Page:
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Volume 2 Number 3

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Teaching Information Quality in Information Systems Undergraduate Education

Omar E. M. Khalil,
University of Massachusetts, Dartmouth

Diane M. Strong,
Worcester Polytechnic Institute (USA)

Beverly K. Kahn,
Suffolk University (USA)

Leo L. Pipino,
University of Massachusetts, Lowell

Authors discuss and present an information quality framework from the literature on data and information quality. They identify important information quality competencies derived from the framework. Two recent Information Systems (IS) curriculum models are examined to determine the extent to which they include these competencies. The result is a documentation of the gap between the two IS curriculum models and the information quality needs of organizations. Authors suggest ways as to how to close this gap and improve information quality teaching and learning.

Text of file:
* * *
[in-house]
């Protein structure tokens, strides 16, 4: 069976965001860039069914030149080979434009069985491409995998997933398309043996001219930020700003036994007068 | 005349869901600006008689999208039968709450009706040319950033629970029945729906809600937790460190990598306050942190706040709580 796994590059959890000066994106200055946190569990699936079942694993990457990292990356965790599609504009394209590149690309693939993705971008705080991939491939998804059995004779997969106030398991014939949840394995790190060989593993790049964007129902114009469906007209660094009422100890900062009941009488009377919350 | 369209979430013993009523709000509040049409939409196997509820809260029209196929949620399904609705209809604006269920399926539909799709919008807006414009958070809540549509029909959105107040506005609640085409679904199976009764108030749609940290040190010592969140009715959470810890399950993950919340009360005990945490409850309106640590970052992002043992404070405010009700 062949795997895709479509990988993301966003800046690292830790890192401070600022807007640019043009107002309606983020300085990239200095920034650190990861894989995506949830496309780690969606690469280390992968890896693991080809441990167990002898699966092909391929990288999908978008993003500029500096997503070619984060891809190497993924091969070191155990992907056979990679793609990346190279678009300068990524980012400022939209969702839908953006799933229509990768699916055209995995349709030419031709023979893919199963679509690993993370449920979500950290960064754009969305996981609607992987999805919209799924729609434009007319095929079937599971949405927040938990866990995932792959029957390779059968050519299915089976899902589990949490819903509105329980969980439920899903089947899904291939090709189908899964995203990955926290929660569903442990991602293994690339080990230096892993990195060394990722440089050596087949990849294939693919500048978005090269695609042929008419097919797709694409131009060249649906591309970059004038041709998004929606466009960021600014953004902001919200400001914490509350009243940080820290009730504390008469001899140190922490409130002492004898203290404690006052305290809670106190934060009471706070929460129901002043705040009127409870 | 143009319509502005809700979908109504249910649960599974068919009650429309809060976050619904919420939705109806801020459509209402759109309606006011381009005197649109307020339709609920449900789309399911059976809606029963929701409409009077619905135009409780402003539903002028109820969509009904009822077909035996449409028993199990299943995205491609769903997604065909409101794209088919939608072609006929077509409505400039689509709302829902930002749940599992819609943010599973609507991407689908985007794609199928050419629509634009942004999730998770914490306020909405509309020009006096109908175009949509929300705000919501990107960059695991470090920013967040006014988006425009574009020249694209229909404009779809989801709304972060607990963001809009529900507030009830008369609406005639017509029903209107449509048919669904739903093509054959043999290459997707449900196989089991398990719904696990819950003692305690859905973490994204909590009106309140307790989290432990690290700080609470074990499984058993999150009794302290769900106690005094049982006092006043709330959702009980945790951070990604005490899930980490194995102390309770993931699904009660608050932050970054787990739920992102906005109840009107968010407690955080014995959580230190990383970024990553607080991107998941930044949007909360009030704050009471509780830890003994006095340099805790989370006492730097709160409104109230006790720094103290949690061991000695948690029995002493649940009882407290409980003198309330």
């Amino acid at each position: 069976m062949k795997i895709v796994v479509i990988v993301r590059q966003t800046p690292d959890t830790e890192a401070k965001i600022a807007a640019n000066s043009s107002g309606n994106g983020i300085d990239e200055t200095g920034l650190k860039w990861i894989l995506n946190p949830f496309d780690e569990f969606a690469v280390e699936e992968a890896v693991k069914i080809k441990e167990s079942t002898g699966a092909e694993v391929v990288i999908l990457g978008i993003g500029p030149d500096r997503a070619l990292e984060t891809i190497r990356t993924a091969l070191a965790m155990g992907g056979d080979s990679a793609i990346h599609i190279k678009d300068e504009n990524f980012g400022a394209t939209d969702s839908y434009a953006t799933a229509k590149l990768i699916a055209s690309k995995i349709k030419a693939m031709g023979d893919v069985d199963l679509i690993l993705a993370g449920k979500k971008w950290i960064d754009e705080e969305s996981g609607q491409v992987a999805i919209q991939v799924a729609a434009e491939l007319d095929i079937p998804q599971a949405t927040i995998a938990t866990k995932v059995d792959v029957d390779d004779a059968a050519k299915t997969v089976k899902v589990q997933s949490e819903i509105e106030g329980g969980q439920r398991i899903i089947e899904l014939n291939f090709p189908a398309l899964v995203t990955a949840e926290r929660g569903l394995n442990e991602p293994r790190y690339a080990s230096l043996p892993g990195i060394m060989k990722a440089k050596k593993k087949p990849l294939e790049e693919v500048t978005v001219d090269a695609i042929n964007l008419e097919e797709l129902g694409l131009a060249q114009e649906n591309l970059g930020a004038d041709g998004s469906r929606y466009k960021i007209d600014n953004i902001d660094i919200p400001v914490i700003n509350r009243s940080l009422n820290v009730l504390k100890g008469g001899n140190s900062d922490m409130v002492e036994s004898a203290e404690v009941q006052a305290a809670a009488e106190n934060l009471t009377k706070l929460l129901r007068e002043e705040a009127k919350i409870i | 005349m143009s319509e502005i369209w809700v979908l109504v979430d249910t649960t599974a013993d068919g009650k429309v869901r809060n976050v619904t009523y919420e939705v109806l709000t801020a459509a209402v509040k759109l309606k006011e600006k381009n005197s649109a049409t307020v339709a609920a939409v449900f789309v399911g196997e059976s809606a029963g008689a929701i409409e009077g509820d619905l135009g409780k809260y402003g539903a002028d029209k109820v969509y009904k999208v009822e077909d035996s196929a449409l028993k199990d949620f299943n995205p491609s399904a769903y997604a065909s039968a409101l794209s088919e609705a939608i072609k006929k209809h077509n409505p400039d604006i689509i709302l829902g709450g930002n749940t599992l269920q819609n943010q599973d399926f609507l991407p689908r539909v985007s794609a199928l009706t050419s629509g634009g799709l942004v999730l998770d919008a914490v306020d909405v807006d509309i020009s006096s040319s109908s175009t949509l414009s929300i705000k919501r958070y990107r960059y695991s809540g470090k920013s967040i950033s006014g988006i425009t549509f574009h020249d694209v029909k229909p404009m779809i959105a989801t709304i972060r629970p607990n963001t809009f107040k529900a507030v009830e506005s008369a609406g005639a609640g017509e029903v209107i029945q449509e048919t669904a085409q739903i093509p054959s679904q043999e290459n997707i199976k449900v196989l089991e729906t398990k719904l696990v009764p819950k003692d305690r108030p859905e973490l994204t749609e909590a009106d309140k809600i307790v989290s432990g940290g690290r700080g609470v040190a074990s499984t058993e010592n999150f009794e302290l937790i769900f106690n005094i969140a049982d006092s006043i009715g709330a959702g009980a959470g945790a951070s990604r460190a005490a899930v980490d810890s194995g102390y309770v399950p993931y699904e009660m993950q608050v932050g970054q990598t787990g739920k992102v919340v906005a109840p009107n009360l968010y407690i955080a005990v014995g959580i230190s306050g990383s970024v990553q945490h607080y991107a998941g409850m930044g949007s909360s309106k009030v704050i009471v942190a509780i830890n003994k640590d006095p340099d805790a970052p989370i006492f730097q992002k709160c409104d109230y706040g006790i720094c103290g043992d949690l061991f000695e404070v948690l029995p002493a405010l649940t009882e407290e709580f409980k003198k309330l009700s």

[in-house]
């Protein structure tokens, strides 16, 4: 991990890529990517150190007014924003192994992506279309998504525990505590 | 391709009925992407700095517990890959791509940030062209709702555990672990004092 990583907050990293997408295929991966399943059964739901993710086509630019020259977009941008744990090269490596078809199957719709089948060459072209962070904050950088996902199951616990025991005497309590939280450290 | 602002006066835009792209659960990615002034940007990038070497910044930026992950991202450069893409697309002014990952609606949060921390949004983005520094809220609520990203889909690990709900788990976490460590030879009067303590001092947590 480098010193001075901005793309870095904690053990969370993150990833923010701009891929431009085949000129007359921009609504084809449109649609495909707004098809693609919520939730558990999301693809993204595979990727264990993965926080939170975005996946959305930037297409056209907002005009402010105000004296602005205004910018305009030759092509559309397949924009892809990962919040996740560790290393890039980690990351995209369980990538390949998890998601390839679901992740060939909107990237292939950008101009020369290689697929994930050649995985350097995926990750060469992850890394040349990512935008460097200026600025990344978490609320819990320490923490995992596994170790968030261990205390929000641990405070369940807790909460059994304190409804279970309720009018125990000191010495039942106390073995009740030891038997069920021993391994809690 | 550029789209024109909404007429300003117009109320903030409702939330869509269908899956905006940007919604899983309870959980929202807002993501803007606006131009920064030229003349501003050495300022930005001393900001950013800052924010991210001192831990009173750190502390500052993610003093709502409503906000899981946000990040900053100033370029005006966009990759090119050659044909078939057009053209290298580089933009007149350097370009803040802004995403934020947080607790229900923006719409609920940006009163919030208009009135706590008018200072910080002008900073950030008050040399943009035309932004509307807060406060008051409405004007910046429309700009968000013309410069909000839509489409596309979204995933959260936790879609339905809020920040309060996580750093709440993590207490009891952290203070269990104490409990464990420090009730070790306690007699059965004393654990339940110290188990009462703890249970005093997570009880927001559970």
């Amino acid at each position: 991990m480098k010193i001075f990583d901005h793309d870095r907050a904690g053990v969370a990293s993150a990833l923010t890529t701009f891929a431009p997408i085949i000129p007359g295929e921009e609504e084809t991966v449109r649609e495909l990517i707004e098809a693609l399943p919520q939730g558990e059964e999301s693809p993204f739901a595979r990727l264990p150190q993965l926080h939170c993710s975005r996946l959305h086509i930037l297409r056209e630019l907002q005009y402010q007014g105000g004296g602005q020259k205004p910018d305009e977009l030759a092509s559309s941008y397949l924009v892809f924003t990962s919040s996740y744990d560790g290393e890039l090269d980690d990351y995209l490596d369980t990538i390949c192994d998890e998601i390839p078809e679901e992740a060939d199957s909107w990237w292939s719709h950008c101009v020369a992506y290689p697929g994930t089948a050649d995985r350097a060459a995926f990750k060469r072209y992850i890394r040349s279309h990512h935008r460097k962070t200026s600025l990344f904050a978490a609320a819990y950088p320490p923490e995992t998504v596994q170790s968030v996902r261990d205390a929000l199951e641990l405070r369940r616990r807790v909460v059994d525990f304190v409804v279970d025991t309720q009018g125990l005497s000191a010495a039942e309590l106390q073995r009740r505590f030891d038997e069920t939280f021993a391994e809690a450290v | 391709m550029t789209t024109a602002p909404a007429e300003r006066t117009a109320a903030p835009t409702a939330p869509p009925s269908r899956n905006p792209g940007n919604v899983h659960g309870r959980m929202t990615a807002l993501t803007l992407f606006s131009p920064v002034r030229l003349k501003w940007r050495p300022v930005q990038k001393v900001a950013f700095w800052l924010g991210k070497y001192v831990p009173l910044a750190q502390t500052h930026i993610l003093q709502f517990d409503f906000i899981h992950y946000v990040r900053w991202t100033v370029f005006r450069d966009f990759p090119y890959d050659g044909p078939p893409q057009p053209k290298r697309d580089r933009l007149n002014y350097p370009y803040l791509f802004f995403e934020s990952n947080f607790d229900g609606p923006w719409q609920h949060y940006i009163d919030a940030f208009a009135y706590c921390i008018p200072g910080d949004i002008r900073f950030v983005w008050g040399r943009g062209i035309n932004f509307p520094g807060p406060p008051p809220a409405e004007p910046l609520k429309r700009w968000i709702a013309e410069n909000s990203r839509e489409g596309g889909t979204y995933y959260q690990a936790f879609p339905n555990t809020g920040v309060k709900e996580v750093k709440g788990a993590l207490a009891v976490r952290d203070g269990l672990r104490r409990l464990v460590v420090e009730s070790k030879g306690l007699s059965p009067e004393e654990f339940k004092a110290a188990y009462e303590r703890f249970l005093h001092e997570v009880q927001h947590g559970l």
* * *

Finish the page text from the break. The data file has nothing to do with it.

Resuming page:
Roadmaster Roading Contractors Case Study

Hazel Taylor,
The Waikato Polytechnic, Hamilton (New Zealand)


On the Nature of Models: Let us Now Praise Famous Men and Women, from Warren McCulloch to Candace Pert

Stafford Beer
World Organization of Systems and Cybernetics

Stafford Beer is one of the most original thinkers of our time.  This invited article is based on his keynote address at the World Multiconference on Systemics Cybernetics and Informatics (Orlando, Florida, July 12-16, 1998), which was held alongside the second annual Informing Science Conference.  The paper uses the work of two pioneers as a platform for discussing a number of significant concepts.  The article can be read at many different levels and will delight and challenge all readers. Some of its key terms include circular causality, analogy, simile, and metaphor, requisite variety, homeostasis and closure, viable systems model, information substances, and, my favorite, hardening of the categories. (ed)

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Updated 11 July 2008

Informing Science is published by the Informing Science Institute,
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Scott J.Lloyd, Editor-in-Chief
University of Rhode Island
ISSN: 1521-4672

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